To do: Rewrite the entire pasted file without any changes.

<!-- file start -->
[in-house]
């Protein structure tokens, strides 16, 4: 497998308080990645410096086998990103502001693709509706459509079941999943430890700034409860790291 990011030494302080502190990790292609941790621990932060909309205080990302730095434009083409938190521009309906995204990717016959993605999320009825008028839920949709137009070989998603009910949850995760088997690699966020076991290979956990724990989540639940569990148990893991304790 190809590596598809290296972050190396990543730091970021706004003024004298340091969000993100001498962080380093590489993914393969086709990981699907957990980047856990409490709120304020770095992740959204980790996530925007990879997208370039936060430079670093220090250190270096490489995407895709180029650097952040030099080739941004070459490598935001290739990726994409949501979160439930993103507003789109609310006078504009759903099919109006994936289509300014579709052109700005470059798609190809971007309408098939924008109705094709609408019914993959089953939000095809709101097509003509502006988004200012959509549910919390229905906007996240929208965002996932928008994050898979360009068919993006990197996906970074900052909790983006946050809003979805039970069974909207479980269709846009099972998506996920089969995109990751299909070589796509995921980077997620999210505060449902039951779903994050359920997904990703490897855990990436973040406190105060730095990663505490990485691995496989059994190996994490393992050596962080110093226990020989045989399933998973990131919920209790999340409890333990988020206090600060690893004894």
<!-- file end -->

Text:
[in-house]
């Protein structure tokens, strides 16, 4: 497998308080990645410096086998990103502001693709509706459509079941999943430890700034409860790291 990011030494302080502190990790292609941790621990932060909309205080990302730095434009083409938190521009309906995204990717016959993605999320009825008028839920949709137009070989998603009910949850995760088997690699966020076991290979956990724990989540639940569990148990893991304790 190809590596598809290296972050190396990543730091970021706004003024004298340091969000993100001498962080380093590489993914393969086709990981699907957990980047856990409490709120304020770095992740959204980790996530925007990879997208370039936060430079670093220090250190270096490489995407895709180029650097952040030099080739941004070459490598935001290739990726994409949501979160439930993103507003789109609310006078504009759903099919109006994936289509300014579709052109700005470059798609190809971007309408098939924008109705094709609408019914993959089953939000095809709101097509003509502006988004200012959509549910919390229905906007996240929208965002996932928008994050898979360009068919993006990197996906970074900052909790983006946050809003979805039970069974909207479980269709846009099972998506996920089969995109990751299909070589796509995921980077997620999210505060449902039951779903994050359920997904990703490897855990990436973040406190105060730095990663505490990485691995496989059994190996994490393992050596962080110093226990020989045989399933998973990131919920209790999340409890333990988020206090600060690893004894």